3. Such a legislation might require manufacturers to part with their patented technologies, design blueprints, component sketches, etc. This will result in stifling innovation going forward. This of course, is a rubbish argument. The Right to Repair bill doesn't require any of that.

    For example, if the battery of an iPhone has to be replaced, the repair shops only need access to original batteries, and the batteries should be easily replaceable. What Apple instead does is it uses micro-controllers that identify a change in component and prevents the phone from working properly, or uses other means to nag the user, such as a persistent error notification.

    Repair shops will need to run Apple’s proprietary, cloud-linked System Configuration app to authorize the repair, and only then the error will go away. And 3rd party repair shops don't have access to this system.

    How manufacturers make repairability difficult?

    1. Exclusive contracts with suppliers to supply an essential component (like a chip or micro-controller) only to the manufacturer.

    2. Using customized screws for which a screw-driver isn't available in the market. Same holds true for other components. The nature of customization is such that it adds absolutely no value, and is only a means to make repairs difficult.

    3. Using software to show nagging error notifications where none is necessary. For example, if you swap the battery of a brand new iPhone with one from another brand new iPhone of identical make, your iPhone will still show you an error notification (either permanently or continuously) for no reason. Even though there is actually nothing wrong, the nagging notification will deter consumers from getting the battery replaced outside the Apple network.

    What tactics do manufacturers employ to prevent repairs?

    1. They will block access to components at the source. Exclusivity contracts with the supplier.

    2. They will block access to components at the customs, i.e. you won't be able to import them.

    3. They may use the Operating System to identify an 'unauthorized' repair and remotely disable some functionality, or create other problems like draining your battery, forcing random shutdowns/ freezing, errors popping up, or just kill your device, etc to spoil your usage experience. Result? You will either go to an 'authorized' service centre, or just buy a new device.

    4. They use powerful lobbyists to campaign against passing of such laws. The Right to Repair legislation is a big blow against manufacturers who are in the business of profiteering on consumers' loss. All of them have lots of money, have access to the best legal minds, have connections with powerful lawmakers, and can use any/ all of these to block such a legislation from ever being passed.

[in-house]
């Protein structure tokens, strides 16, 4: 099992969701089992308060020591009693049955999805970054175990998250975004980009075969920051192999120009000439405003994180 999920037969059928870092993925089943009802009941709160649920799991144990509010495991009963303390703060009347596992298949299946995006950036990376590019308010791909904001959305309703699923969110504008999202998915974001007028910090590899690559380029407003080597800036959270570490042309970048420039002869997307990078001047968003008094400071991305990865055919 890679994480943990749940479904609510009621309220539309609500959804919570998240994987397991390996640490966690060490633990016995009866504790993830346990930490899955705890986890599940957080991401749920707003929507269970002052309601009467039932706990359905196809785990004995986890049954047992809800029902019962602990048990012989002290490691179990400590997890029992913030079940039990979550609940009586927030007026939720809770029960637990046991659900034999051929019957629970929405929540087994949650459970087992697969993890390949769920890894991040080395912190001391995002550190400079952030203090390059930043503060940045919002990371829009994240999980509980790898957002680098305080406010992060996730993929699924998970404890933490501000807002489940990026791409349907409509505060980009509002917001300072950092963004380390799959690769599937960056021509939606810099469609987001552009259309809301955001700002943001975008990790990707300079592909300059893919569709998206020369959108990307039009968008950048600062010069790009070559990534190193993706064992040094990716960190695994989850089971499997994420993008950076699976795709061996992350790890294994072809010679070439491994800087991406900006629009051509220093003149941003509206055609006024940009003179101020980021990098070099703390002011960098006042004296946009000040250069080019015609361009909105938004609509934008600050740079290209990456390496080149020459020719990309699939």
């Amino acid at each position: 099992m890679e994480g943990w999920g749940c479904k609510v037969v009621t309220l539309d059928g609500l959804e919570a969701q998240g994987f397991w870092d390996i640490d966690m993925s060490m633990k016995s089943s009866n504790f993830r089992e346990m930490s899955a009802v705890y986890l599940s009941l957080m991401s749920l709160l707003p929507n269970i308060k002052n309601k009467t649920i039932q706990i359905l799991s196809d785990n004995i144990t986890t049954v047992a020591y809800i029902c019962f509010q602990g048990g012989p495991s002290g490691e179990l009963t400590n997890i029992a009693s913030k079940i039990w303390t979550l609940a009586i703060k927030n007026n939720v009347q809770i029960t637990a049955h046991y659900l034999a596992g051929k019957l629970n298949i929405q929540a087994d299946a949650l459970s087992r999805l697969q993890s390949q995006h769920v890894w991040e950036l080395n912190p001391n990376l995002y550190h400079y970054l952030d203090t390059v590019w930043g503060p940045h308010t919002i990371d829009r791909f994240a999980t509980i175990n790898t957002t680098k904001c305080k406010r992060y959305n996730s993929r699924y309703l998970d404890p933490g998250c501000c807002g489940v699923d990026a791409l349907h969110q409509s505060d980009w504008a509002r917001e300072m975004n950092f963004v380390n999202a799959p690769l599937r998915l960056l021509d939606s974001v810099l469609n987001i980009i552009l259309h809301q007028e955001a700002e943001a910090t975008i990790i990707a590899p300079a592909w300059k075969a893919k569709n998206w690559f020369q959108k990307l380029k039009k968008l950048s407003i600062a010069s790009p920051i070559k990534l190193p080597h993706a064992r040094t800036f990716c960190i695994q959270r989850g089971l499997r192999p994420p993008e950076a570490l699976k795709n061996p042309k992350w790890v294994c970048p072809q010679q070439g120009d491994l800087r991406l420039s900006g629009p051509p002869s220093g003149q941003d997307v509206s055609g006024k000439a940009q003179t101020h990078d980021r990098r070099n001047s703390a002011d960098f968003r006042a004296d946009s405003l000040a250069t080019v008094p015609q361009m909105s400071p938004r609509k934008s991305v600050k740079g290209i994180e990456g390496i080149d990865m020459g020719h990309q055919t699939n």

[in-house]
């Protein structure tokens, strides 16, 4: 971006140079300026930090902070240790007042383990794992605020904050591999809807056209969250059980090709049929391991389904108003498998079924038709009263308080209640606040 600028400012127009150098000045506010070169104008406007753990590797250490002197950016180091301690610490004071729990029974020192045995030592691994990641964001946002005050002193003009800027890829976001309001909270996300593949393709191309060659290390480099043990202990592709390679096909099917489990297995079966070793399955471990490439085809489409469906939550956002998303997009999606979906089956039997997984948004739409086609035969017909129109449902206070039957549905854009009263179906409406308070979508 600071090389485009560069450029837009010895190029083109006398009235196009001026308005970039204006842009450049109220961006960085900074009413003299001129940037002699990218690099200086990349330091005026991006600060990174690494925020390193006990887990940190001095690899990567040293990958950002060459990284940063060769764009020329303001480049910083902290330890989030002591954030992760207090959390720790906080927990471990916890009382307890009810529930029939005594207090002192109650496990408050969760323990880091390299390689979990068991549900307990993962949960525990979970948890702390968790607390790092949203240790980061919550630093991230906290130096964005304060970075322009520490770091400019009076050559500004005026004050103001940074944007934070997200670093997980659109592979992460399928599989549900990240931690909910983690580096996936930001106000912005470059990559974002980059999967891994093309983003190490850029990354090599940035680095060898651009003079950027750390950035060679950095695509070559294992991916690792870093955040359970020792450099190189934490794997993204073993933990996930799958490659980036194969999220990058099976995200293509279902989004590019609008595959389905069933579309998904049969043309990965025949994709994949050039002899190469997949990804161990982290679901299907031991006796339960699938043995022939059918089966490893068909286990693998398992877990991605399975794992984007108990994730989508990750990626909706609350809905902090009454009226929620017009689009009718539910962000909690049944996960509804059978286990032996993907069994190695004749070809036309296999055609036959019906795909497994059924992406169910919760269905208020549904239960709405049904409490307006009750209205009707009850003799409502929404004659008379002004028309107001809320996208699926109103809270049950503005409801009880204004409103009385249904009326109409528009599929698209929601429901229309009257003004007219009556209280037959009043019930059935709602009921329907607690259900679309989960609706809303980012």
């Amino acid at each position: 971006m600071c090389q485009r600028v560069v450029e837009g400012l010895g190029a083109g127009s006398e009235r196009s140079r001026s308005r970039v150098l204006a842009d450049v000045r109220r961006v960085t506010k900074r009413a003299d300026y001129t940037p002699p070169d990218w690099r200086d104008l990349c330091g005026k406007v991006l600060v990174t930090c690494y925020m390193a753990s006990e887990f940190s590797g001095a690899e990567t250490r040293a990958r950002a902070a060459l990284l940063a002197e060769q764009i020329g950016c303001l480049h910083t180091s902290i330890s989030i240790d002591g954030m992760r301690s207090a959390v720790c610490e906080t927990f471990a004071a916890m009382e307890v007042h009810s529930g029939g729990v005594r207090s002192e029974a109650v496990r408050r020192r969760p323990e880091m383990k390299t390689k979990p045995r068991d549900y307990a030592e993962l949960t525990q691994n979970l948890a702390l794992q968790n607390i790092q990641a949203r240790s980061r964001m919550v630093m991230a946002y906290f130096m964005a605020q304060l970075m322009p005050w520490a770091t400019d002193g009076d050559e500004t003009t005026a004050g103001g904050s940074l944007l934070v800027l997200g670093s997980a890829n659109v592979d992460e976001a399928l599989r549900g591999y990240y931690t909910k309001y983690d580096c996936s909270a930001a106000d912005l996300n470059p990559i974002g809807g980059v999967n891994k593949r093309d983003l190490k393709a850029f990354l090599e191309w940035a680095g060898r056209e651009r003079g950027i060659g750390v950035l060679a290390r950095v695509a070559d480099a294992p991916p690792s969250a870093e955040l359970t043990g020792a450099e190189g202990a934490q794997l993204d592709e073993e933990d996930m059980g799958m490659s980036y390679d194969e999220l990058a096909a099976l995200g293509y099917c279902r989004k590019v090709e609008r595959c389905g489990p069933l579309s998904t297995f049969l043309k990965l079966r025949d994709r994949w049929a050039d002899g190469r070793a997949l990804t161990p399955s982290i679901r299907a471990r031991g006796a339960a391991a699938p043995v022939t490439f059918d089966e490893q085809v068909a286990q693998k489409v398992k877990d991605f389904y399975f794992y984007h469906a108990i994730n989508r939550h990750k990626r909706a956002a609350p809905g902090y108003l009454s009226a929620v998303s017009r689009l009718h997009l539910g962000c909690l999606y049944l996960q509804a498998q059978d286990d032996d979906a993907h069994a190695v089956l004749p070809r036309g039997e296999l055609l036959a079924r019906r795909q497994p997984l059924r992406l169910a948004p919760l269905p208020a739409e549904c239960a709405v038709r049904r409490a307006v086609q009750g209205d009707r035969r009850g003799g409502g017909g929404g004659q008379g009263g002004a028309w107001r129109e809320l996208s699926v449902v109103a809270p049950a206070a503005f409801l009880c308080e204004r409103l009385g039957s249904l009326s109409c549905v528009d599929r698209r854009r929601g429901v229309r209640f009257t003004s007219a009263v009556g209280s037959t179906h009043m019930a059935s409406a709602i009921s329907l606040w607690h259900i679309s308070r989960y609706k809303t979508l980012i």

1. Apple removed the headphone jack, paving the way for wireless earphones, a new product in their portfolio. Explanation given at the time: Saving space for other hardware. That was a lie. No one saw any additional hardware taking up the space gained by removing the headphone jack.

    2. Impact on Environment: Apple removed the charger from the box. Reason: to reduce e-waste and save the environment. Another lie. They do a hundred times more damage by making repairs extremely difficult, which results in throwing away the whole device (as opposed to just the damaged component) and buying a new one. The other big loss, and an extremely important one, is the data lost. Data can be invaluable and Apple is totally unethical when it doesn't help with data recovery to keep its profit soaring. Imagine losing all the memories of an important life event just because your CPU stopped working, but the internal storage (where data is saved) was completely fine.

    3. Glass is premium: Total rubbish. They have marketed (paying influencers to constantly tell you how premium it feels, and influence the way you think) a fragile substance as premium so they can make money when it breaks. There are alternatives to glass that are durable and can be used to support wireless charging.

    What can be done?

    1. Increase the manufacturer warranty for a minimum of 5 years if repairs aren't permitted/ too expensive.

    2. Allow access to genuine spares and make them widely available.

    3. No exclusivity contracts with any component supplier.
    Last edited: May 9, 2021

    colaboy likes this.
  2. TheMystic
    Lollipop May 9, 2021

    Last edited: May 9, 2021

    Arjun_Choudhry likes this.
  3. TheMystic
    Lollipop May 9, 2021

    Last edited: May 9, 2021

    Arjun_Choudhry likes this.